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Ceppelliate Cippillati Molisanai cookies
Ceppelliate/Cippillati Molisana (Baked crescent-shaped pastries filled with sour black cherry Amarene jam)
Originated from: Molise, Italy
Occasion: Christmas holidays
Contributed by: Adapted from an Italian cookbook published in the 1980s

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For the dough
3 1/4 cups flour
1/2 teaspoon salt
8 large egg yolks
3/4 cup sugar
7 oz lard
3/4 teaspoon baking powder
finely grated zest of 1 small lemon

For the filling
about 1 cup black sour cherry (Amarene) jam
about 1/2 cup coarsely ground walnuts or coarsely ground lightly roasted blanched almonds (optional)

For decoration (optional)
about 1/4 cup icing sugar

*In Casacalenda, Molise a similar jam-filled pastry is made and they call it "panzerotti."


To make dough

Mix sugar, salt, baking powder and flour together.

Cut lard into the flour mixture.

Add lemon zest and blend well.

Mix the egg yolks into the flour mixture and work into a firm dough.

Divide the dough into two portions.

Shape the dough into balls. Wrap with clear plastic wrap.

Allow the dough to rest for about 1/2 hour in the fridge.

Meanwhile, set aside about 1 cup of sour black cherry (Amarene) jam.

Add the coarsely ground walnuts or lightly roasted almonds to the jam (Optional).

Using a rolling pin or pasta maker roll out the dough to about 1/8 inch thick.

Cut out 2 1/2-inch disks.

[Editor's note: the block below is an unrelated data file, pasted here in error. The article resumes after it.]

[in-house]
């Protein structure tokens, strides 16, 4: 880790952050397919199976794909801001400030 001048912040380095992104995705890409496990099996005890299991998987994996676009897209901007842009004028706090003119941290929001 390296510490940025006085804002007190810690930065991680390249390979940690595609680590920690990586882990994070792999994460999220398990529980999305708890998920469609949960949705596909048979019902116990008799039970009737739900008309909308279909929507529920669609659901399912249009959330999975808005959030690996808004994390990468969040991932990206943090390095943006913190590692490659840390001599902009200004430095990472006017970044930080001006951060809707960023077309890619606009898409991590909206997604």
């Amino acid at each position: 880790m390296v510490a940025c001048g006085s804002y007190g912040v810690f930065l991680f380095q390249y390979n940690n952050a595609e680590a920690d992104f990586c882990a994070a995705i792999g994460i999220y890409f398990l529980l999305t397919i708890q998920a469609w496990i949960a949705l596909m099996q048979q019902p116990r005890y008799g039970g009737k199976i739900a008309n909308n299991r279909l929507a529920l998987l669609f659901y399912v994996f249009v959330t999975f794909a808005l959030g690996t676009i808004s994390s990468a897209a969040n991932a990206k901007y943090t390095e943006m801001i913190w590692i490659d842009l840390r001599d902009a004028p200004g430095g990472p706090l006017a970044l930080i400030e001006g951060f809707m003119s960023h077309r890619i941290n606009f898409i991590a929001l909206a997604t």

Place about a tablespoon of filling in center of each disk.

Fold over the dough and seal the edges, giving them the shape of crescents, or of "horseshoes" (To form "horseshoes" one simply has to round out the edges).

Bake at 350 F. till golden degrees for about 18 to 26 minutes.


Store in appropriate containers.

Dust with icing sugar before serving (Optional).


Molise produces a wonderful and unique sour black cherry jam made with locally-grown cherries. The jam is made with "amareno" sour black cherries; it is commercially available in and around Molise, but most people living in the area make their own jam as the sour black cherry trees are quite plentiful. My sister who went to Molise this summer (2013) brought me back a jar which she bought in a store and I can attest to the fact that it is absolutely delicious. Best jam (or is it a marmalade?) I have ever eaten in my whole life (and I'm not that young, in fact I might even be considered old, depending on who is judging -- the young or not so young!). In fact, the amarene jam is so good I would not use it to make pastries (Its flavor might be altered in the heat). I would only have it "as is," or possibly, on bread. I would definitely not bake with it. However, if I were living in Molise, and the jam were easily available (and if it were cheap) I might, just might, use it for baking. Still, even though the traditional way of doing "ceppelliate" is to stuff the pastry with the jam "as is" I would add some nuts, as any pastry that is stuffed with jam is far too sweet to my liking. Also, the nuts would help thicken the filling, making it less likely that it would leak out while in the oven. According to a relative who still lives in Casacalenda, the jam, is used to make "panzerotti." Apparently, Molise is not the only region in the South that makes these crescent-shaped/horseshoe-shaped baked pastries filled with marmalade or jam. Most regions do it, except they use the fruit marmalade or jams that are specific to their area. Of course, the names of these sweets vary. Every little town and village might have a different name for the exact same sweet. That's Italy for you. A thousand little kingdoms in each region, each with its own customs, language and culinary heritage. Personal comments and photo: Mary Melfi.

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